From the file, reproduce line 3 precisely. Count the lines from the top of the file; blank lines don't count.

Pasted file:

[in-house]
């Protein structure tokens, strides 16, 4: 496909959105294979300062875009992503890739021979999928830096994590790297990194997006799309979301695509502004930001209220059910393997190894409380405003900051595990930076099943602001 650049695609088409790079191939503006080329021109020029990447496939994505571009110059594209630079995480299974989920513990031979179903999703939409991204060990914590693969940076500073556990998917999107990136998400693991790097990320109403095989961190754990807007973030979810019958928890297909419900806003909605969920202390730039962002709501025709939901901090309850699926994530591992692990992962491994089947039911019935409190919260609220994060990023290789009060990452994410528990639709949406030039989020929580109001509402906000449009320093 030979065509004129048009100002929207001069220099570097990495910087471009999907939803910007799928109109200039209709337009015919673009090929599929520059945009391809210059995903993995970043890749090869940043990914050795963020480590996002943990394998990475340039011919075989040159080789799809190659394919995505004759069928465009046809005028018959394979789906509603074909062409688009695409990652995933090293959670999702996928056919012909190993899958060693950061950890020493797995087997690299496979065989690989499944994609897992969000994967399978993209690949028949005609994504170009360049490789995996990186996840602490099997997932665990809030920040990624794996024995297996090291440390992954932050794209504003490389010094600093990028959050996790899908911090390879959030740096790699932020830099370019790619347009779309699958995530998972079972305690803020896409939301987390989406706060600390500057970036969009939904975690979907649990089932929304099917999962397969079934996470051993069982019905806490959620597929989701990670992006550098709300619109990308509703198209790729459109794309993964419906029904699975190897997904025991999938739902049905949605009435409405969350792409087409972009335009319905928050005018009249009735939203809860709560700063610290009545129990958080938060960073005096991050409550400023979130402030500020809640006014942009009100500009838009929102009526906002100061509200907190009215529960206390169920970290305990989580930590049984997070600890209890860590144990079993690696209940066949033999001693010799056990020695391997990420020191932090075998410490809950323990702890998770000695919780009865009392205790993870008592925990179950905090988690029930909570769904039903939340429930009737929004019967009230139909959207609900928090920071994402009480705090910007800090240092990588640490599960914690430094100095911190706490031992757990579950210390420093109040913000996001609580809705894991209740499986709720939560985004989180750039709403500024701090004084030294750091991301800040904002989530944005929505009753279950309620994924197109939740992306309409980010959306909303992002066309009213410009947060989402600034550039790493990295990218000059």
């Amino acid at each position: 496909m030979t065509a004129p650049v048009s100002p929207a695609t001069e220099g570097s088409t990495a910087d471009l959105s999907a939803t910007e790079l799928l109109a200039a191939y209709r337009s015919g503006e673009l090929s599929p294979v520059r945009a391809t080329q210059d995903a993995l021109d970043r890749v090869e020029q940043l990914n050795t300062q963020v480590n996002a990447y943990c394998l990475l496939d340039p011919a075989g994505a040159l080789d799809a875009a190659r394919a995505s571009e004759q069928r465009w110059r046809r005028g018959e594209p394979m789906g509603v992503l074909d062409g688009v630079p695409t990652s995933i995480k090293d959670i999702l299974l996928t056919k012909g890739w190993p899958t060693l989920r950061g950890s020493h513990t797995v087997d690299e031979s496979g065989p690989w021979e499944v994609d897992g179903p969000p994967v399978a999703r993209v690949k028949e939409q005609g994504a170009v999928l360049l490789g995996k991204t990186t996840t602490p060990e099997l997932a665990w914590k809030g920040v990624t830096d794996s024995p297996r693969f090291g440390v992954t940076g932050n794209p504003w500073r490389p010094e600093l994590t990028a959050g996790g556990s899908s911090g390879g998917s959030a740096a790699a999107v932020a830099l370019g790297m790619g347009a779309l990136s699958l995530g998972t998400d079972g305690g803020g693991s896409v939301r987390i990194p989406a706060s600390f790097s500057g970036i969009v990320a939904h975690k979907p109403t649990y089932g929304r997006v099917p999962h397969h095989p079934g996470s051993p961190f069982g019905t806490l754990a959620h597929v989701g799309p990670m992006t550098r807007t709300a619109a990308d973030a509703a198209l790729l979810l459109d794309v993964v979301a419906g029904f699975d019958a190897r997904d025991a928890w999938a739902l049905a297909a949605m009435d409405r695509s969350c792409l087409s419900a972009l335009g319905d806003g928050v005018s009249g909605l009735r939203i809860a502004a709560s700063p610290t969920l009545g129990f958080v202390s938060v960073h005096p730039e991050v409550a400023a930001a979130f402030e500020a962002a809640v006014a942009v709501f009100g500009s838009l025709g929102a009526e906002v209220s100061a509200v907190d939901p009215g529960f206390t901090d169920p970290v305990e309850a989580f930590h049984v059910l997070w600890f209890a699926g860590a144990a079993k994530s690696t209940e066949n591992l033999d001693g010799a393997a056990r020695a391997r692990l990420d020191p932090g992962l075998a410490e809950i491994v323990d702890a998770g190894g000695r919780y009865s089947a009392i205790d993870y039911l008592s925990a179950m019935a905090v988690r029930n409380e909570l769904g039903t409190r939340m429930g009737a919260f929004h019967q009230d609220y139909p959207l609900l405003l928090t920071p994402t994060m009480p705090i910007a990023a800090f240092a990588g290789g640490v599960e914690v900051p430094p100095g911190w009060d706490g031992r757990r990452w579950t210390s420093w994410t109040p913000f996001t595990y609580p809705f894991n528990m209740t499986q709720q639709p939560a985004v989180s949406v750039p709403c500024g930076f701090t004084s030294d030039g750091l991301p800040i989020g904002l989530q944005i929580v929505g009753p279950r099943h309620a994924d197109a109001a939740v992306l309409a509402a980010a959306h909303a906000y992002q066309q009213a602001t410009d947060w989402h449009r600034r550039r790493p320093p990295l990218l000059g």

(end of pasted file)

């Amino acid at each position: 496909m030979t065509a004129p650049v048009s100002p929207a695609t001069e220099g570097s088409t990495a910087d471009l959105s999907a939803t910007e790079l799928l109109a200039a191939y209709r337009s015919g503006e673009l090929s599929p294979v520059r945009a391809t080329q210059d995903a993995l021109d970043r890749v090869e020029q940043l990914n050795t300062q963020v480590n996002a990447y943990c394998l990475l496939d340039p011919a075989g994505a040159l080789d799809a875009a190659r394919a995505s571009e004759q069928r465009w110059r046809r005028g018959e594209p394979m789906g509603v992503l074909d062409g688009v630079p695409t990652s995933i995480k090293d959670i999702l299974l996928t056919k012909g890739w190993p899958t060693l989920r950061g950890s020493h513990t797995v087997d690299e031979s496979g065989p690989w021979e499944v994609d897992g179903p969000p994967v399978a999703r993209v690949k028949e939409q005609g994504a170009v999928l360049l490789g995996k991204t990186t996840t602490p060990e099997l997932a665990w914590k809030g920040v990624t830096d794996s024995p297996r693969f090291g440390v992954t940076g932050n794209p504003w500073r490389p010094e600093l994590t990028a959050g996790g556990s899908s911090g390879g998917s959030a740096a790699a999107v932020a830099l370019g790297m790619g347009a779309l990136s699958l995530g998972t998400d079972g305690g803020g693991s896409v939301r987390i990194p989406a706060s600390f790097s500057g970036i969009v990320a939904h975690k979907p109403t649990y089932g929304r997006v099917p999962h397969h095989p079934g996470s051993p961190f069982g019905t806490l754990a959620h597929v989701g799309p990670m992006t550098r807007t709300a619109a990308d973030a509703a198209l790729l979810l459109d794309v993964v979301a419906g029904f699975d019958a190897r997904d025991a928890w999938a739902l049905a297909a949605m009435d409405r695509s969350c792409l087409s419900a972009l335009g319905d806003g928050v005018s009249g909605l009735r939203i809860a502004a709560s700063p610290t969920l009545g129990f958080v202390s938060v960073h005096p730039e991050v409550a400023a930001a979130f402030e500020a962002a809640v006014a942009v709501f009100g500009s838009l025709g929102a009526e906002v209220s100061a509200v907190d939901p009215g529960f206390t901090d169920p970290v305990e309850a989580f930590h049984v059910l997070w600890f209890a699926g860590a144990a079993k994530s690696t209940e066949n591992l033999d001693g010799a393997a056990r020695a391997r692990l990420d020191p932090g992962l075998a410490e809950i491994v323990d702890a998770g190894g000695r919780y009865s089947a009392i205790d993870y039911l008592s925990a179950m019935a905090v988690r029930n409380e909570l769904g039903t409190r939340m429930g009737a919260f929004h019967q009230d609220y139909p959207l609900l405003l928090t920071p994402t994060m009480p705090i910007a990023a800090f240092a990588g290789g640490v599960e914690v900051p430094p100095g911190w009060d706490g031992r757990r990452w579950t210390s420093w994410t109040p913000f996001t595990y609580p809705f894991n528990m209740t499986q709720q639709p939560a985004v989180s949406v750039p709403c500024g930076f701090t004084s030294d030039g750091l991301p800040i989020g904002l989530q944005i929580v929505g009753p279950r099943h309620a994924d197109a109001a939740v992306l309409a509402a980010a959306h909303a906000y992002q066309q009213a602001t410009d947060w989402h449009r600034r550039r790493p320093p990295l990218l000059g």